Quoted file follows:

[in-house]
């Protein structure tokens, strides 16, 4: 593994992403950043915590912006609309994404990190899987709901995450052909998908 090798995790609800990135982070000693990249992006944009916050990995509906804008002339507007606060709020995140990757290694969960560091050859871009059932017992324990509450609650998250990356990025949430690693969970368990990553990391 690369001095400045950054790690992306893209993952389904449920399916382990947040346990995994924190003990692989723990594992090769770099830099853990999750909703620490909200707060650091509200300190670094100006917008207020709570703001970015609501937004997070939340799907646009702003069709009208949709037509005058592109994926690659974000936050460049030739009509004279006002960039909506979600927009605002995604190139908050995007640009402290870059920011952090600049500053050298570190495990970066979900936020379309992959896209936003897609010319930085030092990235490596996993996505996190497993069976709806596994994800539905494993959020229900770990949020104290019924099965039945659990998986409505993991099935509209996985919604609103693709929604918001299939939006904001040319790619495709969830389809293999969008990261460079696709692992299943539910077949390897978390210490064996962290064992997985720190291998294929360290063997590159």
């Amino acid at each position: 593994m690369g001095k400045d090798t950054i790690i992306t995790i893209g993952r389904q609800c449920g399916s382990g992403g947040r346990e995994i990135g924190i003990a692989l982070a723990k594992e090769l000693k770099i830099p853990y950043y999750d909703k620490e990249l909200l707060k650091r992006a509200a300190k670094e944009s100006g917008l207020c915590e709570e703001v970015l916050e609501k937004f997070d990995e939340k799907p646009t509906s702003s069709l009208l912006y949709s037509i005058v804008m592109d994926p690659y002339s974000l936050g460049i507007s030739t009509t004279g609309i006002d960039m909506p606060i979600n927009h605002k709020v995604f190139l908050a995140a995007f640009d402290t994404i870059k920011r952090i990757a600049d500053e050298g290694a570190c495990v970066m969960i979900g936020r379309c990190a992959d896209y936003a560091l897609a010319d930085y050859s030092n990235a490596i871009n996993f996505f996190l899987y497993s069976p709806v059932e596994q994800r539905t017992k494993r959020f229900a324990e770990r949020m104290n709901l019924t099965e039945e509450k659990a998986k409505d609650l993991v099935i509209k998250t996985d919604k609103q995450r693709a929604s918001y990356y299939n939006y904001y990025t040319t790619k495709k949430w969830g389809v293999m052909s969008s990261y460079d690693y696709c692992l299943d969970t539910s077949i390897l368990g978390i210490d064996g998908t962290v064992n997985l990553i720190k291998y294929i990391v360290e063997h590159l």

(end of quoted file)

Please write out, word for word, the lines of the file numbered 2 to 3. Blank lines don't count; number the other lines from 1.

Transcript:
């Protein structure tokens, strides 16, 4: 593994992403950043915590912006609309994404990190899987709901995450052909998908 090798995790609800990135982070000693990249992006944009916050990995509906804008002339507007606060709020995140990757290694969960560091050859871009059932017992324990509450609650998250990356990025949430690693969970368990990553990391 690369001095400045950054790690992306893209993952389904449920399916382990947040346990995994924190003990692989723990594992090769770099830099853990999750909703620490909200707060650091509200300190670094100006917008207020709570703001970015609501937004997070939340799907646009702003069709009208949709037509005058592109994926690659974000936050460049030739009509004279006002960039909506979600927009605002995604190139908050995007640009402290870059920011952090600049500053050298570190495990970066979900936020379309992959896209936003897609010319930085030092990235490596996993996505996190497993069976709806596994994800539905494993959020229900770990949020104290019924099965039945659990998986409505993991099935509209996985919604609103693709929604918001299939939006904001040319790619495709969830389809293999969008990261460079696709692992299943539910077949390897978390210490064996962290064992997985720190291998294929360290063997590159």
């Amino acid at each position: 593994m690369g001095k400045d090798t950054i790690i992306t995790i893209g993952r389904q609800c449920g399916s382990g992403g947040r346990e995994i990135g924190i003990a692989l982070a723990k594992e090769l000693k770099i830099p853990y950043y999750d909703k620490e990249l909200l707060k650091r992006a509200a300190k670094e944009s100006g917008l207020c915590e709570e703001v970015l916050e609501k937004f997070d990995e939340k799907p646009t509906s702003s069709l009208l912006y949709s037509i005058v804008m592109d994926p690659y002339s974000l936050g460049i507007s030739t009509t004279g609309i006002d960039m909506p606060i979600n927009h605002k709020v995604f190139l908050a995140a995007f640009d402290t994404i870059k920011r952090i990757a600049d500053e050298g290694a570190c495990v970066m969960i979900g936020r379309c990190a992959d896209y936003a560091l897609a010319d930085y050859s030092n990235a490596i871009n996993f996505f996190l899987y497993s069976p709806v059932e596994q994800r539905t017992k494993r959020f229900a324990e770990r949020m104290n709901l019924t099965e039945e509450k659990a998986k409505d609650l993991v099935i509209k998250t996985d919604k609103q995450r693709a929604s918001y990356y299939n939006y904001y990025t040319t790619k495709k949430w969830g389809v293999m052909s969008s990261y460079d690693y696709c692992l299943d969970t539910s077949i390897l368990g978390i210490d064996g998908t962290v064992n997985l990553i720190k291998y294929i990391v360290e063997h590159l």